Associations of plant fitness, leaf chemistry, and damage suggest selection mosaic in plant–herbivore interactions

Authors


  • Corresponding Editor: N. M. van Dam.

Abstract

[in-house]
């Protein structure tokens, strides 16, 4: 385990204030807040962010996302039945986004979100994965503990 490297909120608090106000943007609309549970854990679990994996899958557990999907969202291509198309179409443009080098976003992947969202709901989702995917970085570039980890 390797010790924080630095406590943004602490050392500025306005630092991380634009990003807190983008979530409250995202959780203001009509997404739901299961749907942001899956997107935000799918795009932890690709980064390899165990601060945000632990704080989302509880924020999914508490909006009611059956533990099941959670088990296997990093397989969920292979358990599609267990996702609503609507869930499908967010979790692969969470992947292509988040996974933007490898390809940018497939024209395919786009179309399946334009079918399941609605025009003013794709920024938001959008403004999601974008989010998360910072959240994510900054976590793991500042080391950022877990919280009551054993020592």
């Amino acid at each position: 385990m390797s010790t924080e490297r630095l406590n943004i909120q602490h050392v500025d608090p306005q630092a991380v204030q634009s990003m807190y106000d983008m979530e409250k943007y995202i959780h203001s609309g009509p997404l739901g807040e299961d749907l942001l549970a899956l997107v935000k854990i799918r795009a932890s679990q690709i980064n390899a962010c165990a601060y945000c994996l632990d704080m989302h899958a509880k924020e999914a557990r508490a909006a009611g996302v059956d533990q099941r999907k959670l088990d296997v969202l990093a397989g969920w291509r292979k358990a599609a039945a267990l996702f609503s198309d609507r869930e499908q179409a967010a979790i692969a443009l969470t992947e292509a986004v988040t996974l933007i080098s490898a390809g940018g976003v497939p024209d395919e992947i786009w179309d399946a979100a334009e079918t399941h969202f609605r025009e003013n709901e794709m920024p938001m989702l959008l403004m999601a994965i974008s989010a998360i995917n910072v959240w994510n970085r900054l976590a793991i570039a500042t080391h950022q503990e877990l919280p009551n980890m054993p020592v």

The geographic mosaic theory of coevolution states that variation in species interactions forms the raw material for coevolutionary processes, which take place over large geographic scales. One key assumption underlying the process of coevolution in plant–herbivore interactions is that herbivores exert selection on their host plants and that this selection varies among plant populations. We examined spatial variation in the existence and strength of phenotypic selection on host plant resistance exerted by specialist herbivores in 17 archipelago populations of the perennial herb Vincetoxicum hirundinaria (Asclepiadaceae). In these highly fragmented populations, V. hirundinaria is consumed by the larvae of two specialist herbivores: the folivorous moth Abrostola asclepiadis and the seed predator Euphranta connexa. Selection imposed on host plants by these herbivores was examined by analyzing the associations between levels of herbivory, plant fitness, and contents of a number of leaf chemicals reflecting plant resistance to and quality for the herbivores. We found extensive spatial variation in the levels of herbivory and in plant fitness. More importantly, the impact of both leaf herbivory and seed predation on plant fitness varied among plant populations, indicating spatial variation in phenotypic selection. In addition, leaf chemistry varied widely among plant populations, reflecting spatial variation in plant quality as food for the herbivores. However, leaf compounds influenced folivory similarly in all the studied plant populations, and interestingly, some of the compounds were associated with the intensity of seed predation. Finally, some of the leaf compounds were associated with plant fitness, and the strength and direction of these associations varied among plant populations. The observed spatial variation in the strength of the interactions between V. hirundinaria and its specialist herbivores suggests a geographic selection mosaic. Because the occurrence and strength of spatial variation varied between the two specialist herbivores, our results highlight the importance of considering multiple enemies when trying to understand evolution of interactions between plants and their herbivores.

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